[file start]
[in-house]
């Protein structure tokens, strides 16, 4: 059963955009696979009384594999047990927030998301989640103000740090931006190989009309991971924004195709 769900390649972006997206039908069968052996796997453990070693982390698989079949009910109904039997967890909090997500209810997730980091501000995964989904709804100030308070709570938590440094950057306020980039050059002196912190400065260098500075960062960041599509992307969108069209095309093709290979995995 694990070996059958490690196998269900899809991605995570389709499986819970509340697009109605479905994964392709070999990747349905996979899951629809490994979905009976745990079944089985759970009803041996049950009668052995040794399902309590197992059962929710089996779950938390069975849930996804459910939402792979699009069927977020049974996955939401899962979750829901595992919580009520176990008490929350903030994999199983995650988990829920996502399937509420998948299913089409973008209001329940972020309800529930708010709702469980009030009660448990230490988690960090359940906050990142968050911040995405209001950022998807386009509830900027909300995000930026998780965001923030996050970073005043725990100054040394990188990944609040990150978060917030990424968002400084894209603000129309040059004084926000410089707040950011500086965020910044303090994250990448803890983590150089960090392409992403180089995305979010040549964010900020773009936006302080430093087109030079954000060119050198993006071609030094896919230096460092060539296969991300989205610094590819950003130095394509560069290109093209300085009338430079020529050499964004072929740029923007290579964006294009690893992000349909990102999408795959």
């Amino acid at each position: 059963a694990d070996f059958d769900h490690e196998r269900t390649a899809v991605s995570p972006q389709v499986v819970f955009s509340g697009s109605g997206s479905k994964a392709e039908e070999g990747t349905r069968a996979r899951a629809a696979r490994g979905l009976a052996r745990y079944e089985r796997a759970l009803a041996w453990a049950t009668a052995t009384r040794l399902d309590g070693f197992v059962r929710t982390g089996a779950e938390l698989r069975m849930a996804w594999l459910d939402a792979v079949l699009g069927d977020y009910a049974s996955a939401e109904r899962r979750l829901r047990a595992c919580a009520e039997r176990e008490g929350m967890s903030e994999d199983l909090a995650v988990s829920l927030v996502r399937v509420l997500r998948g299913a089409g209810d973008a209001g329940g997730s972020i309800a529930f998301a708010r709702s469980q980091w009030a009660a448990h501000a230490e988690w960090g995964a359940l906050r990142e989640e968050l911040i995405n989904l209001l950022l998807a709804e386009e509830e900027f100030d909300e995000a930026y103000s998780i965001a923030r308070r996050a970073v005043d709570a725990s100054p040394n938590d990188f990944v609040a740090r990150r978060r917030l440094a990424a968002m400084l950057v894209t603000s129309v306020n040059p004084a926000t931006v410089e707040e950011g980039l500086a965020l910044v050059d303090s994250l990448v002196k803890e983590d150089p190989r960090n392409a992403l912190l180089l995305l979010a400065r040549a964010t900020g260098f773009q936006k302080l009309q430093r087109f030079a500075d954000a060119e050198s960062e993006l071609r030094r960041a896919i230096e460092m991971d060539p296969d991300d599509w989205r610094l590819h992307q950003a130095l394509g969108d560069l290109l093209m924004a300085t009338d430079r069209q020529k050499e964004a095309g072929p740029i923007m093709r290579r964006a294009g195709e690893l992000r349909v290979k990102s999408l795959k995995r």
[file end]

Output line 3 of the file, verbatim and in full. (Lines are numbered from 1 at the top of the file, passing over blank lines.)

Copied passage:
């Amino acid at each position: 059963a694990d070996f059958d769900h490690e196998r269900t390649a899809v991605s995570p972006q389709v499986v819970f955009s509340g697009s109605g997206s479905k994964a392709e039908e070999g990747t349905r069968a996979r899951a629809a696979r490994g979905l009976a052996r745990y079944e089985r796997a759970l009803a041996w453990a049950t009668a052995t009384r040794l399902d309590g070693f197992v059962r929710t982390g089996a779950e938390l698989r069975m849930a996804w594999l459910d939402a792979v079949l699009g069927d977020y009910a049974s996955a939401e109904r899962r979750l829901r047990a595992c919580a009520e039997r176990e008490g929350m967890s903030e994999d199983l909090a995650v988990s829920l927030v996502r399937v509420l997500r998948g299913a089409g209810d973008a209001g329940g997730s972020i309800a529930f998301a708010r709702s469980q980091w009030a009660a448990h501000a230490e988690w960090g995964a359940l906050r990142e989640e968050l911040i995405n989904l209001l950022l998807a709804e386009e509830e900027f100030d909300e995000a930026y103000s998780i965001a923030r308070r996050a970073v005043d709570a725990s100054p040394n938590d990188f990944v609040a740090r990150r978060r917030l440094a990424a968002m400084l950057v894209t603000s129309v306020n040059p004084a926000t931006v410089e707040e950011g980039l500086a965020l910044v050059d303090s994250l990448v002196k803890e983590d150089p190989r960090n392409a992403l912190l180089l995305l979010a400065r040549a964010t900020g260098f773009q936006k302080l009309q430093r087109f030079a500075d954000a060119e050198s960062e993006l071609r030094r960041a896919i230096e460092m991971d060539p296969d991300d599509w989205r610094l590819h992307q950003a130095l394509g969108d560069l290109l093209m924004a300085t009338d430079r069209q020529k050499e964004a095309g072929p740029i923007m093709r290579r964006a294009g195709e690893l992000r349909v290979k990102s999408l795959k995995r």